He expressed his optimism about his country's ability to get out of the crisis, recalling that Egypt has gone through many previous crises, stressing that the country will overcome these global challenges.

Although Egypt praised the reports of international institutions regarding its economic situation on more than one occasion, it described the recent reports as biased against it. Maait told local media, "There is prejudice against Egypt by credit rating agencies."

However, he acknowledged that the Egyptian economy was subjected to great pressures, and attributed all of them to external rather than internal causes, referring to the two crises of Corona and the Russian-Ukrainian war, noting that the Corona pandemic consumed the gains of the economic reform plan over two years.

Are the agencies prejudiced against Egypt?

This confidence was described by Professor of Economics at the American University of Auckland, Mustafa Shaheen, as "excessive and misplaced confidence, and it was preceded by similar and repeated statements after every crisis, but it did not result in any improvement in the situation of the economy, but rather makes the situation more difficult."

He added – in his speech to Al-Jazeera Net – that "the minister should stay away from grandiloquent statements and cosmetic numbers, as there are deceptive secondary numbers, and there are disastrous basic numbers that pushed the rating agencies towards a consensus on the existence of difficulties and challenges that Egypt may not be able to overcome except at a high cost."

Shaheen called on the Egyptian government to correct its fiscal and monetary policy and correct the course of spending priorities, because there is a great contradiction between all of the above, and it has no choice but to print money or continue to borrow at a higher cost, and then no progress will occur, but things will get worse, and it must From a pause on adjusting economic policies.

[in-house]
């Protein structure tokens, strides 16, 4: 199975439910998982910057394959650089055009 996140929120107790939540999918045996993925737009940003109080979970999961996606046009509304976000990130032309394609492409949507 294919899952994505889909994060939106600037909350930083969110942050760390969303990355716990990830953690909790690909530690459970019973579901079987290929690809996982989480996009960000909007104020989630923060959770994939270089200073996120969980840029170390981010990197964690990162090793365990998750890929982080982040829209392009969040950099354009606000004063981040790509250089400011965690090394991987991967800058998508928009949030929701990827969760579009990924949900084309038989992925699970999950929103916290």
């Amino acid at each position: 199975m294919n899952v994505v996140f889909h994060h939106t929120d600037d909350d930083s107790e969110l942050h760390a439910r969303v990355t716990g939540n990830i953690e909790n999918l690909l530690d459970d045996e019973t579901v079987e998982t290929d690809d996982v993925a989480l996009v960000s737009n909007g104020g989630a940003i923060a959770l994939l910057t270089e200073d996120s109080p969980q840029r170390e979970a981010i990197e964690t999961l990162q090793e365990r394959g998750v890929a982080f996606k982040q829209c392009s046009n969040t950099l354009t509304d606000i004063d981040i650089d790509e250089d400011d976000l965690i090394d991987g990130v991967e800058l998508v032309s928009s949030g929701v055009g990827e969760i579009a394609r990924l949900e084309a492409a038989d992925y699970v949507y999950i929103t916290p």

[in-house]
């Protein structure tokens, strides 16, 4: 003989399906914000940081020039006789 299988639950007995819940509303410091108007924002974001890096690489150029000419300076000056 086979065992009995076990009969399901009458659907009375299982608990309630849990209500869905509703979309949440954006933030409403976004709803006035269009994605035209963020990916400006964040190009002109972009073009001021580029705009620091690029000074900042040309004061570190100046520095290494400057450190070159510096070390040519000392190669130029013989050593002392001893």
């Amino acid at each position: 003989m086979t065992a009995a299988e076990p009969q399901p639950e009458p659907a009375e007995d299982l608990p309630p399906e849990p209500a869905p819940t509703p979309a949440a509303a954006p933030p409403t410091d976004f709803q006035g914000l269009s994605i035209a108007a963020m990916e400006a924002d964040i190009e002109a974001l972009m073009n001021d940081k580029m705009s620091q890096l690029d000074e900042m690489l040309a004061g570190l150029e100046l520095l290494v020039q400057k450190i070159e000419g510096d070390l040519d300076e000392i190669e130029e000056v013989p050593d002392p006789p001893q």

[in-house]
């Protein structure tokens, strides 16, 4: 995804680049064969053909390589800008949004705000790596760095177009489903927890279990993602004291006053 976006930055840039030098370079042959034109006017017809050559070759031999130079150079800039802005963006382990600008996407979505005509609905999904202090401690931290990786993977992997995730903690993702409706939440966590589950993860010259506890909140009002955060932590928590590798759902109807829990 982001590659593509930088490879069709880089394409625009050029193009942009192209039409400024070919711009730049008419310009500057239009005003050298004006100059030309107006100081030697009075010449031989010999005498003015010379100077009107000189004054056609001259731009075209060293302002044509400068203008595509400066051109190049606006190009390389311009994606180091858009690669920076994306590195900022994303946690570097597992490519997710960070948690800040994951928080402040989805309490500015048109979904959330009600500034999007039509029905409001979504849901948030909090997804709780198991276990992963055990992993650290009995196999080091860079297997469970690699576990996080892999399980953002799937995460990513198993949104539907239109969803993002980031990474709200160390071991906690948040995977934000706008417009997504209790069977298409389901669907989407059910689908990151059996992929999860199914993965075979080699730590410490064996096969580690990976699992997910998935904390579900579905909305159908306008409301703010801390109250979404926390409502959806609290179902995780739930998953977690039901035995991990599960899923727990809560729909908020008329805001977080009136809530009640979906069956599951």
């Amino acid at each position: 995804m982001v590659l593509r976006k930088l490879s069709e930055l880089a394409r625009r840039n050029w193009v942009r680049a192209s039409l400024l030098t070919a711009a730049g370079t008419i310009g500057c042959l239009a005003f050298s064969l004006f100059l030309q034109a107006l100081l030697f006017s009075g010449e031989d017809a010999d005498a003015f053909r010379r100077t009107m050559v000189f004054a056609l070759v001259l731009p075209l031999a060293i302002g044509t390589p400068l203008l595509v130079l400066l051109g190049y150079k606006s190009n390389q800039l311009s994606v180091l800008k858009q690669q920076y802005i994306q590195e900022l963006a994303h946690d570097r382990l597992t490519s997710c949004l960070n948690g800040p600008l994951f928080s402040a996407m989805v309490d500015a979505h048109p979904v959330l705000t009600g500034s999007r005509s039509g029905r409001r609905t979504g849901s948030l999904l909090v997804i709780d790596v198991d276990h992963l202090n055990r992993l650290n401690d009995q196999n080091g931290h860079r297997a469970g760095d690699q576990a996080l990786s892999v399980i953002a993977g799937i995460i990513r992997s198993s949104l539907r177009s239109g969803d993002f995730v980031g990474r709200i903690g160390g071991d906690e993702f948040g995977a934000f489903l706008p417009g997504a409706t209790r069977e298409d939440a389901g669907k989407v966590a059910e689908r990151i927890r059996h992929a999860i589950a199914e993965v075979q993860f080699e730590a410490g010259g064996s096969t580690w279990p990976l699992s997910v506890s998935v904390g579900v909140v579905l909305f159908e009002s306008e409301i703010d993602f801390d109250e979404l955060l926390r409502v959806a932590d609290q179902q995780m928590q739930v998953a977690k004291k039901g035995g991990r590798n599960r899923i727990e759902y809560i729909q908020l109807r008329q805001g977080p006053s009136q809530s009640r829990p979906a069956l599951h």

What is Egypt's plan to overcome the crisis?

In view of past international reports, the Egyptian government pledged to continue fiscal discipline and achieve financial targets for the year 2022-2023 despite the large and complex external shocks, noting that had it not been for the change in the exchange rate of the pound against the dollar, the debt to GDP would have decreased this year to less than 80% instead of 95%.

The Minister of Finance affirmed that Egypt is continuing to implement an integrated package of reforms, to enhance the safe economic path in the face of external shocks, and that there is a package of financial, monetary and structural measures to deal positively with providing the country's external financing needs, in addition to full commitment to the economic reform program supported by the International Monetary Fund. .

The Egyptian government is counting on meeting the financing needs – according to the minister's statement – as indicated by the "Fitch" agency, through:

  • Increase Egyptian exports of natural gas.
  • An increase in the proceeds of non-oil exports.
  • recovery of the tourism sector.
  • Increase the revenues of the Suez Canal.

He pointed to an increase in the balance of foreign reserves, to reach $34.5 billion by the end of April 2023.

What are the new financial burdens?

Egypt faces the burden of increasing its expenditures by 34% in the new fiscal year 2023-2024 to 2.990 trillion pounds. It also expects interest on its debts to rise to 1.120 trillion pounds, an increase of 44.5% over the budget for the current fiscal year (the dollar equals 30.9 pounds).

The value of domestic and foreign public debt interests that must be paid during the next year amounts to 1120 billion pounds, and the value of the installments that must be paid from the domestic and external public debt for the same year is 1316 billion pounds.

The total public debt increased during the next fiscal year to 2436 billion pounds, or about 79 billion dollars, compared to 1741 billion pounds, or about 56 billion dollars, during the current fiscal year, an increase of 40%.

Debt interest payments are expected to exceed 54% of total government revenue in the next fiscal year 2023-2024, according to Fitch Ratings, one of the highest debt service ratios among countries in the agency's ratings.

While Fitch expects the Egyptian government's general debt to increase to 96.7% of GDP in fiscal year 2023, compared to 86.6% in the last fiscal year, the Egyptian Minister of Finance expects it to reach 95% of GDP in the new budget. Because of the high rate of inflation, which led to an increase in the cost of debt servicing.